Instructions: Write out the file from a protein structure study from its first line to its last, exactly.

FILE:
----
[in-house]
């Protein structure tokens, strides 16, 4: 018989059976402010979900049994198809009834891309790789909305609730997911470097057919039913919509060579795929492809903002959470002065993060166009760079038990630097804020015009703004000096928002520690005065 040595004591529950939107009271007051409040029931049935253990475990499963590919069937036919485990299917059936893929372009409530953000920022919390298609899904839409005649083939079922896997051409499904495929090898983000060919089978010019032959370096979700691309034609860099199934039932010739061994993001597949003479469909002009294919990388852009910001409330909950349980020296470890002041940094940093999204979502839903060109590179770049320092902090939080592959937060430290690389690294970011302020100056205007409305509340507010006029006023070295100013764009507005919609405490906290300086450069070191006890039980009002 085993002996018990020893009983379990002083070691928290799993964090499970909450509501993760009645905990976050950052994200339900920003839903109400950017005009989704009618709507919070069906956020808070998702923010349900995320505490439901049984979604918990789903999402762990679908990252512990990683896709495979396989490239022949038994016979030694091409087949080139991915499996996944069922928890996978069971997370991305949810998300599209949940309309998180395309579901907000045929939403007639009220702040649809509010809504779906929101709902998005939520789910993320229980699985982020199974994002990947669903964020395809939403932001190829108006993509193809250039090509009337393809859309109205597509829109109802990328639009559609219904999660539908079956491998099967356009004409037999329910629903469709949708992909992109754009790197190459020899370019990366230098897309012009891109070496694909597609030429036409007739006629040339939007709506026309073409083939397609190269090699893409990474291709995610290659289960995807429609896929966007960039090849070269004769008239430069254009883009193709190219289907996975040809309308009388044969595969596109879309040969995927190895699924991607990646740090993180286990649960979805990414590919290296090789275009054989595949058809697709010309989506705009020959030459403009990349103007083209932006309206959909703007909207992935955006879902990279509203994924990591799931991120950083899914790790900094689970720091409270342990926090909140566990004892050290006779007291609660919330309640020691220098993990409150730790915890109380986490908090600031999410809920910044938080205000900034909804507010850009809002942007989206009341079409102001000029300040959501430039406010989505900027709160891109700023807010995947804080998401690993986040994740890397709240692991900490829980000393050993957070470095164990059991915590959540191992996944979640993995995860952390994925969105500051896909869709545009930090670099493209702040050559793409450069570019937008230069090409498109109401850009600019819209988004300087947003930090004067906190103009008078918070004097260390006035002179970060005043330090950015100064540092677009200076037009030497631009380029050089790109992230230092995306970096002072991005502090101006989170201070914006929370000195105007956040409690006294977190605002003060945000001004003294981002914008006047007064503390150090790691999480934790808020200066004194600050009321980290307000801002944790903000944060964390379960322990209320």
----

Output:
[in-house]
């Protein structure tokens, strides 16, 4: 018989059976402010979900049994198809009834891309790789909305609730997911470097057919039913919509060579795929492809903002959470002065993060166009760079038990630097804020015009703004000096928002520690005065 040595004591529950939107009271007051409040029931049935253990475990499963590919069937036919485990299917059936893929372009409530953000920022919390298609899904839409005649083939079922896997051409499904495929090898983000060919089978010019032959370096979700691309034609860099199934039932010739061994993001597949003479469909002009294919990388852009910001409330909950349980020296470890002041940094940093999204979502839903060109590179770049320092902090939080592959937060430290690389690294970011302020100056205007409305509340507010006029006023070295100013764009507005919609405490906290300086450069070191006890039980009002 085993002996018990020893009983379990002083070691928290799993964090499970909450509501993760009645905990976050950052994200339900920003839903109400950017005009989704009618709507919070069906956020808070998702923010349900995320505490439901049984979604918990789903999402762990679908990252512990990683896709495979396989490239022949038994016979030694091409087949080139991915499996996944069922928890996978069971997370991305949810998300599209949940309309998180395309579901907000045929939403007639009220702040649809509010809504779906929101709902998005939520789910993320229980699985982020199974994002990947669903964020395809939403932001190829108006993509193809250039090509009337393809859309109205597509829109109802990328639009559609219904999660539908079956491998099967356009004409037999329910629903469709949708992909992109754009790197190459020899370019990366230098897309012009891109070496694909597609030429036409007739006629040339939007709506026309073409083939397609190269090699893409990474291709995610290659289960995807429609896929966007960039090849070269004769008239430069254009883009193709190219289907996975040809309308009388044969595969596109879309040969995927190895699924991607990646740090993180286990649960979805990414590919290296090789275009054989595949058809697709010309989506705009020959030459403009990349103007083209932006309206959909703007909207992935955006879902990279509203994924990591799931991120950083899914790790900094689970720091409270342990926090909140566990004892050290006779007291609660919330309640020691220098993990409150730790915890109380986490908090600031999410809920910044938080205000900034909804507010850009809002942007989206009341079409102001000029300040959501430039406010989505900027709160891109700023807010995947804080998401690993986040994740890397709240692991900490829980000393050993957070470095164990059991915590959540191992996944979640993995995860952390994925969105500051896909869709545009930090670099493209702040050559793409450069570019937008230069090409498109109401850009600019819209988004300087947003930090004067906190103009008078918070004097260390006035002179970060005043330090950015100064540092677009200076037009030497631009380029050089790109992230230092995306970096002072991005502090101006989170201070914006929370000195105007956040409690006294977190605002003060945000001004003294981002914008006047007064503390150090790691999480934790808020200066004194600050009321980290307000801002944790903000944060964390379960322990209320």